pumpkin eggnog

“Small Family Farms – Health Grows Here”

pumpkin eggnog   Halloween is safely behind us, the weather has turned cold around here, the two BIG (eating!) holidays are coming up, and fitted skin baring outfits have made way for oversize sweaters and fleece (although in my case, I’ve been waddling around in comfy, slouchy clothes for several months now. Such is being 8 1/2 months pregnant. It does make for guilt-free Halloween candy eating, though). I’d say it’s safe to do a little indulging to get ready for the holiday season. I’m thinking we need just a little something to bridge the gap between fall and winter. Something to face the upcoming winter with a little equanimity. Is it too early for eggnog? No. No, it’s not. Especially not if we put a little pumpkin in it. I’m not over the pumpkin everything yet, are you? Now some eggnog purists may scream at their smartphones reading this, but the recipe I’m sharing is for cooked eggnog. Now Pete and Gerry’s eggs are about as good as you can get with eggs. They let their chickens run around outside instead of locking them in cages, they feed them hormone and antibiotic free feed, they use gentle handling methods to limit the chickens stress (I love that; it’s hard not to picture them giving little chicken massages. You can see some cute pictures of Pete and Gerry snuggling with their chickens here). But even using organic, antibiotic, gmo and pesticide free eggs won’t eliminate the risk of Salmonella, and being hugely preggers I can’t take the risk. I’m going to skip the booze, too, but I really think you should have it. Now I will admit to using the scary eggs in baked goods sometimes, especially if I’m in a baking frenzy. Sometimes for me, cost wins. But eggnog is all about the eggs. If you have scary tasting eggs, you’ll be able to tell. Just like when making an omelet. Bad eggs=bad omelet. So this is not the time to skimp. Plus, as a reformed vegetarian (15 years in, 6 years out), I do think about how the chickens are raised, and what the process is doing to the environment. And one of the only true measures of having your voice heard is through your wallet. Want nice farmers who raise nice chickens and don’t pollute the ground and water? You have to buy the nice eggs. Since Pete and Gerry’s were the 1rst certified humane egg producers and B-corp certified (that means they have been proven to be following ethical standards in their farming practices. More info here), you don’t just have to take their word for it. So, that being said, let’s get cracking (yeah, sorry). pumpkin eggnog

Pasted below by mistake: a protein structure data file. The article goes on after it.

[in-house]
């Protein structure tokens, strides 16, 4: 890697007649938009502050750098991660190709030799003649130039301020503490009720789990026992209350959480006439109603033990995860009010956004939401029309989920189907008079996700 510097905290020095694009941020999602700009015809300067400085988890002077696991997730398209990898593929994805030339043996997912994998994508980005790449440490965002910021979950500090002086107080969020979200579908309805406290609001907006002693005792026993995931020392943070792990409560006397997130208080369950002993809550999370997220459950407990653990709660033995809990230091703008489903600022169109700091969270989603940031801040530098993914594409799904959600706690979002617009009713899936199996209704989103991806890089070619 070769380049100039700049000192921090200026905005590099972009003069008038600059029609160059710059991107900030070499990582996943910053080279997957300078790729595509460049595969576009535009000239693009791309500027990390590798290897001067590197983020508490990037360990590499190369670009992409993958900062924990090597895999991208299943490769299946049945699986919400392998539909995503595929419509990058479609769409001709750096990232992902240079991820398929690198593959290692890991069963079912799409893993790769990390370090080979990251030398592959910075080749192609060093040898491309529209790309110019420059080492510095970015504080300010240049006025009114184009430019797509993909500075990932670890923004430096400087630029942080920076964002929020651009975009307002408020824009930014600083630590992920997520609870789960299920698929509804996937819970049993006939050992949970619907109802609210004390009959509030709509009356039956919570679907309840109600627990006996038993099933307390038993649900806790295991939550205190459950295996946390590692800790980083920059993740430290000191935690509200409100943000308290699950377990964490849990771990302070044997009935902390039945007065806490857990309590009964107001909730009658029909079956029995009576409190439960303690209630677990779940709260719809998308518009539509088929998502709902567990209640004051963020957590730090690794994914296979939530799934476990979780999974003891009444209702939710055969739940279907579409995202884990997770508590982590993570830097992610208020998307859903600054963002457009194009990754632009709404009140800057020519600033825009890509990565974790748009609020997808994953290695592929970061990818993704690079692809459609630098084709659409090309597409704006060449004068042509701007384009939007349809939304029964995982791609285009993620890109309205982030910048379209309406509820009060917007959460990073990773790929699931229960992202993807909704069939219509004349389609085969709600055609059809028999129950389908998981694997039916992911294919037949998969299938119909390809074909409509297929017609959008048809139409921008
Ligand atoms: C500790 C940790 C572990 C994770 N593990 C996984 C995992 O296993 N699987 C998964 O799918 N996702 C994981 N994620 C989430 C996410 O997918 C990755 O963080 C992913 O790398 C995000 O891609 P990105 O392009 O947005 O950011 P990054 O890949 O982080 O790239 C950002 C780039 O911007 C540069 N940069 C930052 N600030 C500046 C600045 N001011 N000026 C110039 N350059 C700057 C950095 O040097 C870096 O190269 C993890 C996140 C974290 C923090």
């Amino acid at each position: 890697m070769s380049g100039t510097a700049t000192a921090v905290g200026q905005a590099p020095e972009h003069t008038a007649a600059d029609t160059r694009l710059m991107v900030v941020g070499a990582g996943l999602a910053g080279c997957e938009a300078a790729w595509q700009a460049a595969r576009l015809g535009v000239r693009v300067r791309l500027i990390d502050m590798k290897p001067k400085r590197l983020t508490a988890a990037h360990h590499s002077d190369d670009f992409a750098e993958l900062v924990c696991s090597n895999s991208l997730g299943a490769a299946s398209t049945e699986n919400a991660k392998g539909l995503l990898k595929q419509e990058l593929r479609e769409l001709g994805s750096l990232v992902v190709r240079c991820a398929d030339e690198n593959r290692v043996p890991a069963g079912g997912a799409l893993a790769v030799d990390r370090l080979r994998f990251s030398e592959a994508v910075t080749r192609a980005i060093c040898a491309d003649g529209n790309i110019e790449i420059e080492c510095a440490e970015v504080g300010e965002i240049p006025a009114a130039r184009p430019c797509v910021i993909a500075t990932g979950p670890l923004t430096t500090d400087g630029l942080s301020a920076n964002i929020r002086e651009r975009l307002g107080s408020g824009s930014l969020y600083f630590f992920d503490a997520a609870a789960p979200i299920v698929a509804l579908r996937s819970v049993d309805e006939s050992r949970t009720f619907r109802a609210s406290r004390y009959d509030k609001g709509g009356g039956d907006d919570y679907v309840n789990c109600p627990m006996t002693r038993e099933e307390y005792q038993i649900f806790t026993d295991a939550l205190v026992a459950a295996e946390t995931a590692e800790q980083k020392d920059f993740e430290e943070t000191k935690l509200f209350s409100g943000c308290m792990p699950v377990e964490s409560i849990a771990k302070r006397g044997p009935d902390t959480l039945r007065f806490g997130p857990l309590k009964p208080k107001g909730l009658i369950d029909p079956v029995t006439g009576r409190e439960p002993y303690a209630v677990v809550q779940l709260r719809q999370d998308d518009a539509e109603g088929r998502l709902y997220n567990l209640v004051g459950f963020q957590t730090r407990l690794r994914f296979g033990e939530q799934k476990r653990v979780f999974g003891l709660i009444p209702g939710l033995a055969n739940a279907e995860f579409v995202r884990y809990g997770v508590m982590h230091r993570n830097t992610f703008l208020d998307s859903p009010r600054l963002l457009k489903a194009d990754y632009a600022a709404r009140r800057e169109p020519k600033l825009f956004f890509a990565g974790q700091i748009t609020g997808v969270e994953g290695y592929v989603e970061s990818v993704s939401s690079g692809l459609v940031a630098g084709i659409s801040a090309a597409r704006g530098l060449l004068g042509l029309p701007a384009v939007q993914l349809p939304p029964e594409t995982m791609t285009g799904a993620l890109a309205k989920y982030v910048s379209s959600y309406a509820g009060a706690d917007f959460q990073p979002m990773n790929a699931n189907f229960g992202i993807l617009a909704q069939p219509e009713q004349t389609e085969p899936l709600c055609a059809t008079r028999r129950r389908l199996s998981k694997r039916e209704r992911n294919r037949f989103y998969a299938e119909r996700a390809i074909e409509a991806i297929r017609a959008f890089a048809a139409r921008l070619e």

pumpkin eggnog


adapted from Nana’s pumpkin eggnog



  • 4 c. whole milk
  •  1 c. pumpkin puree
  • 7 Pete and Gerry’s organic eggs
  • 1 c. brown sugar
  • 1 tsp. cinnamon
  • 1/4 tsp. allspice
  • 1/4 tsp. nutmeg, plus more for sprinkling on top
  • 1 c. heavy cream
  • 2 tsp. vanilla extract
  • 1-2 c. spiced rum or brandy, depending on taste (optional)
  • whipped cream for topping (optional)

In a heavy bottomed saucepan, bring milk and pumpkin puree just to a boil. Don’t let the milk scorch. Take off heat and set aside. pumpkin eggnog In a separate bowl, whisk eggs and brown sugar together. While whisking constantly, slowly pour milk mixture into the egg mixture. Pour mixture back into the saucepan and add the cinnamon, allspice, and nutmeg. Cook over medium heat, whisking constantly, until mixture coats the back of a metal spoon. This is how you know the eggs are cooked enough (You can also use a candy thermometer. The mixture should reach 160° F). pumpkin eggnog Once cooked, pour eggnog mixture through a fine mesh sieve, using the back of a spoon to push it through, into a clean bowl. Stir in cream, vanilla extract, and brandy or rum (if using). Chill for at least 4 hours. Serve cold, topped with a dollop of whipped cream and a sprinkle of nutmeg. pumpkin eggnog If you liked this post, maybe you’d like to see what else I get up to. You can follow me on bloglovin’, facebook, or see my latest pin obsessions on pinterest. If you like my pictures, you can see what else I shoot that doesn’t end up on the blog on instagram.


And now: PGO is giving away a $100 VISA gift card to one of my lucky readers! Just leave me a comment telling me why you love small family farms and you will be automatically entered to win. Sweepstakes Rules: No duplicate comments. You may receive (2) total entries by selecting from the following entry methods: 1.     Leave a comment in response to the sweepstakes prompt on this post 2.     Tweet (public message) about this promotion; including exactly the following unique term in your tweet message: “#SweepstakesEntry”; and leave the URL to that tweet in a comment on this post 3.     Blog about this promotion, including a disclosure that you are receiving a sweepstakes entry in exchange for writing the blog post, and leave the URL to that post in a comment on this post 4.     For those with no Twitter or blog, read the official rules to learn about an alternate form of entry.  This giveaway is open to US Residents age 18 or older. Winners will be selected via random draw, and will be notified by e-mail. The notification email will come directly from BlogHer via the sweeps@blogher email address. You will have 72 hours to respond; otherwise a new winner will be selected. The Official Rules are available here. This sweepstakes runs from 11/10/14 – 12/31/14  Be sure to visit the PGO & Nellies brand page on BlogHer.com where you can read other bloggers’ posts!    

146 comments… add one

Leave a Comment

but wait, there's more